propnate revisions of the present ic surgeons I was privileged to policy. work with, Dr. Fred Falls of Chicago and Dr. George Hooper of Eike-Henuer W. Kiluge, PhD Ottawa, were both in their middle Director of ethics and legal affairs 60s. Age is far less important than individual competence. Some individuals lose mental acuity and physical agility well before age 65. Abortion Others have a lot to contribute long after 65. and the DPG ratio I presume the debate is just I n his letter on this topic Dr. beginning. Brian A. Shamess (Can Med Strathn MD, FRCSC Assoc J 1991; 144: 277) states: Irvin 10 Robinhood Ct. "If the fetus is a human being Lincolnshire, Ill. (which indeed he or she is) . . ." This is the whole crux of the matter, because many people would say "which indeed it is not Susceptibility of as yet, though it may gradually Haemophilus influenzae become a human being in time." to antimicrobial agents To discuss this matter properly in used Canada one would also need to define what exactly a human being is and L ' ouise D. Tremblay and colif this is different from a fetus. leagues (Can Med Assoc J These questions will have to 1990; 143: 895-899, 901) be addressed soon, because the that the level of resistance suggest in increase the world's population is so rapid that within the next 25 of Haemophilus influenzae to anyears we are going to need contra- tibiotics has increased in Canada ception by any means, including and that the initial choice of drugs abortion, to avoid the destruction may have to be modified. This poses a difficulty in rural of our planet as a life support system and the consequent de- practice, where many times we struction of most of the human have to make judgement decisions race, whether we approve of the on initiating antibiotic use in a morality of these methods or not. patient that we suspect may have H. influenzae infection. Most of the laboratories in this region Michael LAttey, MD 215-1450 Chestnut St. have not observed increases in Vancouver, BC resistance and find that the wide range of antibiotics that have a fairly simple action are still very effective, especially in rural priMandatory retirement mary care settings (Dr. George Marion: personal communication, F ar-reaching" is an under- 1990). statement for mandatory I sometimes think that artiretirement at age 65 for cles such as this might lead rural physicians, as outlined in Judith physicians to use more powerful Bedford-Jones's article "Mandato- antibiotics than is warranted. It ry retirement ruling could have might be interesting to see if a far-reaching implications for doc- study could be done in which tors" (Can Med Assoc J 1991; rural primary care populations 144: 210-211). were compared with populations During my residency training in urban university settings. I days the two most able gynecolog- wonder if the data from urban 842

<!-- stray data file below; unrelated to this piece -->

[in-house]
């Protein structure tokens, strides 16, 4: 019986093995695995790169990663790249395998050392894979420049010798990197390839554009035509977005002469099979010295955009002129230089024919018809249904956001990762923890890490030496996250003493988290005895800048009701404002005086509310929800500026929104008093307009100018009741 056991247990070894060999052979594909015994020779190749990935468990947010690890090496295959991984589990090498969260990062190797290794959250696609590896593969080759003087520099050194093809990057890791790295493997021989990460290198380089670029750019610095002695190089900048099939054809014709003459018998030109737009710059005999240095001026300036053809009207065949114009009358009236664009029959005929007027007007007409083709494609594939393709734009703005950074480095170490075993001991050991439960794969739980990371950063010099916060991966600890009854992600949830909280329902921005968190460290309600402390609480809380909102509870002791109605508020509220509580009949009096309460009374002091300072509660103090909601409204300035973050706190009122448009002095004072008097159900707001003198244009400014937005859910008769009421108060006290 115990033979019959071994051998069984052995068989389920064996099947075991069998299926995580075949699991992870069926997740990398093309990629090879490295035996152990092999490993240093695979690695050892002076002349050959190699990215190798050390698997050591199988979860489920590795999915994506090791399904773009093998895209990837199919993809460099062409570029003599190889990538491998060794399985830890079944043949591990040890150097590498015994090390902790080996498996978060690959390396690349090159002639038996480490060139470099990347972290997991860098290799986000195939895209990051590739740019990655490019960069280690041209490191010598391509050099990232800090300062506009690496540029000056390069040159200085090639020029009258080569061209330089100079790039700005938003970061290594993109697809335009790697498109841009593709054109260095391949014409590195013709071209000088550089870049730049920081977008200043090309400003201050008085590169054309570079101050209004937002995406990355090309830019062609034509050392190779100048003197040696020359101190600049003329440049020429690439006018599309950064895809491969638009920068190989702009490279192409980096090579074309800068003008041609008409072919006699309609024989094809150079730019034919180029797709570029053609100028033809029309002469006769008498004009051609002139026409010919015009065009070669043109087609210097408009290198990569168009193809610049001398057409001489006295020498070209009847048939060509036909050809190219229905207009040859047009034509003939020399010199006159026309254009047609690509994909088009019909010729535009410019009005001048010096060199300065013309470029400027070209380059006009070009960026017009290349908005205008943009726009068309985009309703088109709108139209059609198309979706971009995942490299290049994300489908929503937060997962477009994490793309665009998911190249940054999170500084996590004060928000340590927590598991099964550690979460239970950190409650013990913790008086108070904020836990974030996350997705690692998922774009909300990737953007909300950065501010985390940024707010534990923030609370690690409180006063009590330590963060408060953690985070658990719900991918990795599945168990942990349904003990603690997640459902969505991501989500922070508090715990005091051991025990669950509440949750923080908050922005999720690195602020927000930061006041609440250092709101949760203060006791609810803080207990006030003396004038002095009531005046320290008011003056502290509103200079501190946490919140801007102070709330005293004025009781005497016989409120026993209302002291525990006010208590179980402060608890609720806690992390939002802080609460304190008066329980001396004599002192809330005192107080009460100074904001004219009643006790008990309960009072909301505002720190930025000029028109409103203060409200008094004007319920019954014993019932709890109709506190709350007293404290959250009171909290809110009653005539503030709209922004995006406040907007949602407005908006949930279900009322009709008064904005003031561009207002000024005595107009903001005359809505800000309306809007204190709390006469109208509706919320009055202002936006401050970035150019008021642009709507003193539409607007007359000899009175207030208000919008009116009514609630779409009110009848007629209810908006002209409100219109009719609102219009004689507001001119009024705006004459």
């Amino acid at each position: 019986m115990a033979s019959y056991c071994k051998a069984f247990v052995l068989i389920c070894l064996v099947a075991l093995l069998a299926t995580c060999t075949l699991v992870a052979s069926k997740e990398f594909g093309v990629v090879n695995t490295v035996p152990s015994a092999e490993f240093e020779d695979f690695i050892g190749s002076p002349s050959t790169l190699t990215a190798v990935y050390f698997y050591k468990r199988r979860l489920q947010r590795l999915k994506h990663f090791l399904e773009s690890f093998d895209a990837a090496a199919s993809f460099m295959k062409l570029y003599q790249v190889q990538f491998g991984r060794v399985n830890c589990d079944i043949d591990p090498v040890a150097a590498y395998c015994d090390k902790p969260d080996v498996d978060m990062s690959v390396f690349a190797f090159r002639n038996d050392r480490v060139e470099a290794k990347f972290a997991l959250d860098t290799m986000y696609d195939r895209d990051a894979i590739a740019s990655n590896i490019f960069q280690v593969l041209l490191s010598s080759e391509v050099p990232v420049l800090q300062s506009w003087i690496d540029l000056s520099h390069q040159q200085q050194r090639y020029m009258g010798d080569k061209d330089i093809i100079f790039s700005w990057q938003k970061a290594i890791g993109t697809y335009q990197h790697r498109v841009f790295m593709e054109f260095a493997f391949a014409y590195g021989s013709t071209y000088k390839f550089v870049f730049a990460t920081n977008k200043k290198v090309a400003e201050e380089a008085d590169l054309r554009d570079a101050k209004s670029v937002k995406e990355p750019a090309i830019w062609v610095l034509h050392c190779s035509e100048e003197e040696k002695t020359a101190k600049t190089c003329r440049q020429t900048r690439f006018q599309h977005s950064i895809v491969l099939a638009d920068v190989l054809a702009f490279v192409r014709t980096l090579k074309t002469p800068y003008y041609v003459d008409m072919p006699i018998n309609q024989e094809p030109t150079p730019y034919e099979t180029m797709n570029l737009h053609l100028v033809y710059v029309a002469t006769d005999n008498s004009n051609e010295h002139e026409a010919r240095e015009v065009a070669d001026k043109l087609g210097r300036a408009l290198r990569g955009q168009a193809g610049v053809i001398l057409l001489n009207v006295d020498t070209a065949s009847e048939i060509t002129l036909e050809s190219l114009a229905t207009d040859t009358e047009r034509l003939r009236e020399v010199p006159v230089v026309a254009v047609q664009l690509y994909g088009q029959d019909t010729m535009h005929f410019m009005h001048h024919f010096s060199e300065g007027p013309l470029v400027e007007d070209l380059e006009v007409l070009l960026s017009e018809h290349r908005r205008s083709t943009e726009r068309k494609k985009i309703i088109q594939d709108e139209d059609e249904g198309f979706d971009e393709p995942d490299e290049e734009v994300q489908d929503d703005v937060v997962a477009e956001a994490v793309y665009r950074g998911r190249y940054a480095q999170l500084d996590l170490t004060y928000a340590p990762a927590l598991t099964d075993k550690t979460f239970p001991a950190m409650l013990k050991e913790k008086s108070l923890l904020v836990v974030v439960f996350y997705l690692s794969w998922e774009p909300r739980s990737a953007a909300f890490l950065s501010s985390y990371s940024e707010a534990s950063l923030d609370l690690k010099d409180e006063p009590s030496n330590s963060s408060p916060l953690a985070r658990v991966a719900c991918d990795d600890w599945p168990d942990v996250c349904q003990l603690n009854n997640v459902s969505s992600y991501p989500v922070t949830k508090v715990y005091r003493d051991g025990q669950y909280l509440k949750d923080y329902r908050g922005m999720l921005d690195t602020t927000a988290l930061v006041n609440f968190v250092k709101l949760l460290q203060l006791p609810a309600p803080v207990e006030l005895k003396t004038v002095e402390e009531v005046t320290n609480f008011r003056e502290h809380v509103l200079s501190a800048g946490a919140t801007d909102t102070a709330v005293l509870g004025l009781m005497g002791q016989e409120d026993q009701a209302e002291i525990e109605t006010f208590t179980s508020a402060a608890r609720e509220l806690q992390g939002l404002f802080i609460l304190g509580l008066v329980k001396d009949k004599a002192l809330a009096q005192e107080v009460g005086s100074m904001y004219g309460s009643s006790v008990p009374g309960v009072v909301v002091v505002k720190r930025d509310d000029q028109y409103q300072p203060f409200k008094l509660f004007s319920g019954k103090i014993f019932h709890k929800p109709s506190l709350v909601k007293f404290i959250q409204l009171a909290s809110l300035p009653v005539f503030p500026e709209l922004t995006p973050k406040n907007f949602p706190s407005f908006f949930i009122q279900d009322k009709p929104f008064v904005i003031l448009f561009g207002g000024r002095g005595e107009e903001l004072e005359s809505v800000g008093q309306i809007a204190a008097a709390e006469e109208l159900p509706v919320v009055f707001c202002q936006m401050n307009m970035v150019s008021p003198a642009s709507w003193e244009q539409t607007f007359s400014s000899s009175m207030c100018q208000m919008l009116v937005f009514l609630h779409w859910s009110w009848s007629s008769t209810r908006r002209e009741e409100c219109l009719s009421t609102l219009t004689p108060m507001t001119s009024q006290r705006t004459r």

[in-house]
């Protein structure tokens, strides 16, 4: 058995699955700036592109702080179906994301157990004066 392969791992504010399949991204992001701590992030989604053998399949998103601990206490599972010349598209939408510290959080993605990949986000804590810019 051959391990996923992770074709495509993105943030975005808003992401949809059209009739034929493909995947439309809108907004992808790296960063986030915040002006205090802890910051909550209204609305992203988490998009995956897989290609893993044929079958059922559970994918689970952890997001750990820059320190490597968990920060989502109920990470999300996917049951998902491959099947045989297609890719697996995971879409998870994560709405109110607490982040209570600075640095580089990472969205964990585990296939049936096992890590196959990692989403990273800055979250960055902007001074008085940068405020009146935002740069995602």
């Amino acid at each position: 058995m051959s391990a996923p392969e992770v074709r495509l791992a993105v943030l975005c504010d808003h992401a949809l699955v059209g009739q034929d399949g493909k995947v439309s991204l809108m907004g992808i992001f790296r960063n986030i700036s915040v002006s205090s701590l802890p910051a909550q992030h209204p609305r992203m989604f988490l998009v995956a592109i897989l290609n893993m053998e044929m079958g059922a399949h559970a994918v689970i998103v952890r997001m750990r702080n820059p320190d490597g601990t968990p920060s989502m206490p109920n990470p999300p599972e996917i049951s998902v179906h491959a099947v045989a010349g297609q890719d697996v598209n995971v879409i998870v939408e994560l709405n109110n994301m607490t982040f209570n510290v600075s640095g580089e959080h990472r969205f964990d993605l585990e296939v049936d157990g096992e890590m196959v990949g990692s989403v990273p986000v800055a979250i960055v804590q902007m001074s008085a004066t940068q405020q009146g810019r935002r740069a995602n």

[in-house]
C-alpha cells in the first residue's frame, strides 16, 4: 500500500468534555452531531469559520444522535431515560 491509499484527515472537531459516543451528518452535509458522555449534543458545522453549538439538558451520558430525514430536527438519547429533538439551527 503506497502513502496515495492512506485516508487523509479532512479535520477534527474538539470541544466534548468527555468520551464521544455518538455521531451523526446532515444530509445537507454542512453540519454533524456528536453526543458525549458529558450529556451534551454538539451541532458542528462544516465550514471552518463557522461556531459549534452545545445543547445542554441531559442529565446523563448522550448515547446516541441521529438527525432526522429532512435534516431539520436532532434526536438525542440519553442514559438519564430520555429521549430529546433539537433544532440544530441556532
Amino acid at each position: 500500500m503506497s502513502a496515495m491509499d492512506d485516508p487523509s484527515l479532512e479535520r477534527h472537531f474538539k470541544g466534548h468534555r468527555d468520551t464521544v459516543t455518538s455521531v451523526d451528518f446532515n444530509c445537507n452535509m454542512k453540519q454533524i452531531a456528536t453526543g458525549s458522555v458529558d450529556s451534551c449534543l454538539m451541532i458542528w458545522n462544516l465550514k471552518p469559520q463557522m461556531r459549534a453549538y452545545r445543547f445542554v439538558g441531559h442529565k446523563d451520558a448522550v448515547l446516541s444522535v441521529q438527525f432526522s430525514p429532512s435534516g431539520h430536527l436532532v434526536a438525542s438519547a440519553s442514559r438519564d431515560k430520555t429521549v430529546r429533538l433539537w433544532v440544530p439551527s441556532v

CAN MED ASSOC J 1991; 144 (7)

university settings such as are presented in this article are relevant to rural practice. Donald C. Paterson, MD PO Box 1000 Sorrento, BC

Tremblay and colleagues found that "the overall level of resistance was 19.3% to ampicillin" and conclude that "because these resistant strains cause different types of infection an antibiotic other than ampicillin should be given if H. influenzae infection is suspected." But if these results are true, do they apply to the patients in my family practice? I am concerned that this article may give a false impression to primary care physicians of a higher level of resistance to less expensive antibiotics than is actually the case. Most, if not all, of the centres in the study provide tertiary care. There is no mention of whether the 2644 isolates were from primary or tertiary care patients or a combination. If many were tertiary care patients the study would contain sampling bias, because patients in medical centres usually represent the serious end of the disease spectrum.' The susceptibility to antimicrobial agents can vary considerably depending on whether the population is from a primary care or referral-based setting. The authors express surprise that 22.2% of the strains isolated from the middle-ear fluid produced,-lactamase. However, the majority of patients with otitis media seen by primary care physicians do not require aspiration of middle-ear fluid. Do these patients harbour the same resistant strains as the patients in the authors' study? Tremblay and colleagues looked at various characteristics of the strains, but I think they overlooked a crucial one: the type of population from which the pa-

Susceptibility of Haemophilus influenzae to antimicrobial agents used in Canada.

propnate revisions of the present ic surgeons I was privileged to policy. work with, Dr. Fred Falls of Chicago and Dr. George Hooper of Eike-Henuer W...
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